long-term suport
(Image: AAP/Dean Lewins)

The Reserve Bank governor devoted much of his post-meeting statement yesterday to giving bond and foreign exchange markets a solid boot up the backside, making sure they understood there would be no rate rises next year, and there was no basis for any more surges in bond yields or the value of the Aussie dollar.

But deep in the statement was a significant change in the bank’s view on how long it will take to find wage growth sufficient to drag inflation higher and get monetary policy back to something resembling normality.

After the ruction in bond markets last week fuelled — notionally — by inflation fears, and the RBA’s pushback on Friday and Monday with additional purchases of three- and 10-year bonds, the post-meeting March statement was an opportunity for Philip Lowe to once again explain to screen jockeys in Australia and offshore how the bank saw both the inflation “threat” and the bank’s monetary policy goals.

And Lowe took it, using the central bank equivalent of words of one syllable or fewer for the dummies in the markets: “Wage and price pressures are subdued and are expected to remain so for some years.”

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“Are expected to remain so for some time” is a significant addition compared with his February meeting statement — it indicates that the RBA no longer sees wages rising strongly any time soon.

Despite the strengthening recovery, Lowe pointed out the economy “is still operating with considerable spare capacity and the unemployment rate remains higher than it has been for some years. Further progress in reducing spare capacity is expected, but it will be some time before the labour market is tight enough to generate wage increases that are consistent with achieving the inflation target”.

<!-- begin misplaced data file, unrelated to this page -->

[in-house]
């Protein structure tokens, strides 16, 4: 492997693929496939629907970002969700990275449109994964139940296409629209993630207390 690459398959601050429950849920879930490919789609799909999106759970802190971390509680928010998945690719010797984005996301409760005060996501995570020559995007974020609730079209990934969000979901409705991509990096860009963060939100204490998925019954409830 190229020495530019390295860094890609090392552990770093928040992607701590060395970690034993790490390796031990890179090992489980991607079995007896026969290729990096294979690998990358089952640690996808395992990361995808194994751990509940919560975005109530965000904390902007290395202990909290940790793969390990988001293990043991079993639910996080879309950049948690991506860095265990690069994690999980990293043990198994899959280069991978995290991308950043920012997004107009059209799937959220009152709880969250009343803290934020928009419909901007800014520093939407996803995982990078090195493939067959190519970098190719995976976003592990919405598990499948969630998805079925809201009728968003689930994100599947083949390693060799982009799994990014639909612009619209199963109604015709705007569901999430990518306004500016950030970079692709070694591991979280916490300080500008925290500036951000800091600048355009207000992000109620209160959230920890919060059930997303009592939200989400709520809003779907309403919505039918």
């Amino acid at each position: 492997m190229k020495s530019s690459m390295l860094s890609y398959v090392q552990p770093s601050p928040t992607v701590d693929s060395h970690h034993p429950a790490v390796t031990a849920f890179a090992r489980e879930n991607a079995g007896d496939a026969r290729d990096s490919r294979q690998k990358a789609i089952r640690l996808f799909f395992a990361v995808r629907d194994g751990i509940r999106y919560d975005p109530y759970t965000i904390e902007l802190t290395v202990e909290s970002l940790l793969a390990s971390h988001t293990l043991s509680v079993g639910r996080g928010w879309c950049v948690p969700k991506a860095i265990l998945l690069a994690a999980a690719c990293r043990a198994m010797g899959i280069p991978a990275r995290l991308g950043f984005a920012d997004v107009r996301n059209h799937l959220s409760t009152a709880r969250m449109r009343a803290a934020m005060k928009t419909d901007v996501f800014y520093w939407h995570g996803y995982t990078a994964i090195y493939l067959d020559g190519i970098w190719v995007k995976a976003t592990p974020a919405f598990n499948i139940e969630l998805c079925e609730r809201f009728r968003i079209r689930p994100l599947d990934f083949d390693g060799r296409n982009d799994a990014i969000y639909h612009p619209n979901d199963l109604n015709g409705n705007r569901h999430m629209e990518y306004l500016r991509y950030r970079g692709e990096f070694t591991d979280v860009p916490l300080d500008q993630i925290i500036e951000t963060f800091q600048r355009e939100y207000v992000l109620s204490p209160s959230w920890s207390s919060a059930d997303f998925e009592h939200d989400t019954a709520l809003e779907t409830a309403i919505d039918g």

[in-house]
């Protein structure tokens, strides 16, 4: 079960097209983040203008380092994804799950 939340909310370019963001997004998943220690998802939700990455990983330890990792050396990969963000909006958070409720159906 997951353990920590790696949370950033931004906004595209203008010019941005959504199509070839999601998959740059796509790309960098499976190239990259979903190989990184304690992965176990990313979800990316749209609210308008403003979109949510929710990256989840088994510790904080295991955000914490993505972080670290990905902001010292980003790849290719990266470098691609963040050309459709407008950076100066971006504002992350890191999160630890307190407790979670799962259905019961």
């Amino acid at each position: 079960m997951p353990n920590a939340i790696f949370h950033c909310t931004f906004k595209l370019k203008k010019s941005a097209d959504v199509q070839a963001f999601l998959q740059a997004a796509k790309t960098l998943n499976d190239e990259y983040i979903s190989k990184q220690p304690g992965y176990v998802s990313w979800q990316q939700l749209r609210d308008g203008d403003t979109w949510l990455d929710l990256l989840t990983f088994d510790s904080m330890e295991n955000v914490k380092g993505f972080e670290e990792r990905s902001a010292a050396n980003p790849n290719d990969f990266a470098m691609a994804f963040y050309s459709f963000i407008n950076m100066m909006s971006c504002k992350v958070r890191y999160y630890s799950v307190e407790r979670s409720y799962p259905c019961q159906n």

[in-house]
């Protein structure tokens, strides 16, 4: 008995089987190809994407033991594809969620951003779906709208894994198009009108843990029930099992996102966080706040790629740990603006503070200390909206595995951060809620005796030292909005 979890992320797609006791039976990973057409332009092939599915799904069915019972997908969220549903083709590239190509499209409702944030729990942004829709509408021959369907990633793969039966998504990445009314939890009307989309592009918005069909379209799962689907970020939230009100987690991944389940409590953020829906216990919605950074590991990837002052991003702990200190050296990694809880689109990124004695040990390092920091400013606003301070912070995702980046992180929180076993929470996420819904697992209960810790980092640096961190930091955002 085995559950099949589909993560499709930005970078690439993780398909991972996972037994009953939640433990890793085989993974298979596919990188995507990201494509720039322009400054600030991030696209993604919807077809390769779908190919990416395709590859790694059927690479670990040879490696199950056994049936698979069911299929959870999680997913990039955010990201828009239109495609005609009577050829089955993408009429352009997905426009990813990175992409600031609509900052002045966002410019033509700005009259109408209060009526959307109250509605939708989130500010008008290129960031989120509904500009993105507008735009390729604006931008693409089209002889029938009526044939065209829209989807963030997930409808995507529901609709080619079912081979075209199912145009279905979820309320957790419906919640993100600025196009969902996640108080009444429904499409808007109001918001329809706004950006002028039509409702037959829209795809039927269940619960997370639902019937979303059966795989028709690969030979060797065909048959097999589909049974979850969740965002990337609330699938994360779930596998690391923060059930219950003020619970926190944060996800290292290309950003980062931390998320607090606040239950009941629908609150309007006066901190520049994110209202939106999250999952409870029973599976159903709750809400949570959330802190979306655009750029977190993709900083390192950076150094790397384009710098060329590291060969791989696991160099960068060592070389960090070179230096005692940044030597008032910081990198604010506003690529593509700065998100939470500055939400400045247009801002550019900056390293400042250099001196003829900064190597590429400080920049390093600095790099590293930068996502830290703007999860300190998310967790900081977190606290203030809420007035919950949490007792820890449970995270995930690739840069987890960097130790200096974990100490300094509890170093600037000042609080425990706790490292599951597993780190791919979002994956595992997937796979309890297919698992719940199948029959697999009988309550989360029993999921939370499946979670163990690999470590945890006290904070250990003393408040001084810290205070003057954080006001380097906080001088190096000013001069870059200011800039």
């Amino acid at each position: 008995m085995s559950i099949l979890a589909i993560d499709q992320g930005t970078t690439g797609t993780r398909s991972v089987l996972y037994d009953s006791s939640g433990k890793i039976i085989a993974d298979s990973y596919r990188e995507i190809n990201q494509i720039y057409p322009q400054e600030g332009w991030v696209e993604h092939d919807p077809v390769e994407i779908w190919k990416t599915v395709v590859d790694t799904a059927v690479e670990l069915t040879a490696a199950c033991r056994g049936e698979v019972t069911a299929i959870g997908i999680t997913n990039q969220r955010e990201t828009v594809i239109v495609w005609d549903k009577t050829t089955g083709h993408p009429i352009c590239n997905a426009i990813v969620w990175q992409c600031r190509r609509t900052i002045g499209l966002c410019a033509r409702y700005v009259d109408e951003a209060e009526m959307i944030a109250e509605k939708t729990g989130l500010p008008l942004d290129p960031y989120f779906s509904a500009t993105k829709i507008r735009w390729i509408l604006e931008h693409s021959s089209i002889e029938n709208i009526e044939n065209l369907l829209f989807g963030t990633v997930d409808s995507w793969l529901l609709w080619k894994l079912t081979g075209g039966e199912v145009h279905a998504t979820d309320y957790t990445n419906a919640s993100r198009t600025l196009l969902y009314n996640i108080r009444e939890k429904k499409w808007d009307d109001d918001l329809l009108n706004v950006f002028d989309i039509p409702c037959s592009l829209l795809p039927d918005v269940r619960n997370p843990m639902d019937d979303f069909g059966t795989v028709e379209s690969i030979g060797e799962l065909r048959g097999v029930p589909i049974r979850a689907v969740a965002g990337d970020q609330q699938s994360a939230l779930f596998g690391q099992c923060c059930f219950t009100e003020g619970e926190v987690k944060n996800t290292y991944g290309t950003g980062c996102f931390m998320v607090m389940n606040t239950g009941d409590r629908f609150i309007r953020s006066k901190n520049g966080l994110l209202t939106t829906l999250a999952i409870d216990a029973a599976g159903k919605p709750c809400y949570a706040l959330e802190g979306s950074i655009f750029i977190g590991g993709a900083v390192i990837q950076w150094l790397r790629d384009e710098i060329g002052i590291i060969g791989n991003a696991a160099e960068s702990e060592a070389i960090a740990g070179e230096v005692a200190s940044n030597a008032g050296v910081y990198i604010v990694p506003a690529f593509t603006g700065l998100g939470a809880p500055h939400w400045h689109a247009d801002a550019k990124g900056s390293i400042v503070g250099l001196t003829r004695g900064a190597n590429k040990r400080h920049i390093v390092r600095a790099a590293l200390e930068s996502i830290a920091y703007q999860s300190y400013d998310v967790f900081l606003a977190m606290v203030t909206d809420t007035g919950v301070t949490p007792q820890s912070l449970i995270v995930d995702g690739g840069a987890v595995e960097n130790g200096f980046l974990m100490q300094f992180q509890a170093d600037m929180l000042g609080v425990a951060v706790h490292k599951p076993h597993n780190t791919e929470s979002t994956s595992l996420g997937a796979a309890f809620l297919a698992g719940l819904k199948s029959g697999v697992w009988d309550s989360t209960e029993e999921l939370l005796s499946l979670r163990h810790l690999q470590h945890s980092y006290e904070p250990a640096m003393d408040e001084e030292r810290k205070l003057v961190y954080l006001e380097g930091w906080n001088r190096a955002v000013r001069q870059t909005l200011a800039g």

Get that?

In the central scenario, the unemployment rate will still be around 6% at the end of this year and 5.5% at the end of 2022. In underlying terms, inflation is expected to be 1.25% over 2021 and 1.5% over 2022. CPI inflation is expected to rise temporarily because of the reversal of some COVID-19-related price reductions.”

That is: don’t be fooled by transitory factors — we’re still stuck in a low inflation economy that desperately needs a tight labour market to push wages growth up, in turn driving inflation up to the kind of levels the RBA would see as necessitating a tighter monetary policy.

And just to make sure the screen jockeys — and the silly headline writers at Nine newspapers — got the message, Lowe repeated: “The board will not increase the cash rate until actual inflation is sustainably within the 2 to 3% target range. For this to occur, wages growth will have to be materially higher than it is currently. This will require significant gains in employment and a return to a tight labour market. The board does not expect these conditions to be met until 2024 at the earliest.”

To back the point up, Lowe said that — putting aside the expected blip this year — inflation is forecast (on the RBA’s underlying basis) at 1.25% this year and 1.5% next year. That’s despite what’s expected to be a surge in quarterly GDP growth between now and June that will lift annual growth to 8% before heading back to 3% beyond 2021.

That’s because the bank knows that later this year — as the withdrawal of fiscal stimulus proceeds — the post-lockdown in household spending will run out of juice and house price growth will slow and then fade as the impact of no migration hits demand, especially in apartments (non-house dwelling approvals slumped 40% in January).

Unlike bond market heroes, the RBA has to deal with the real world of households and businesses, not inflationary fantasies.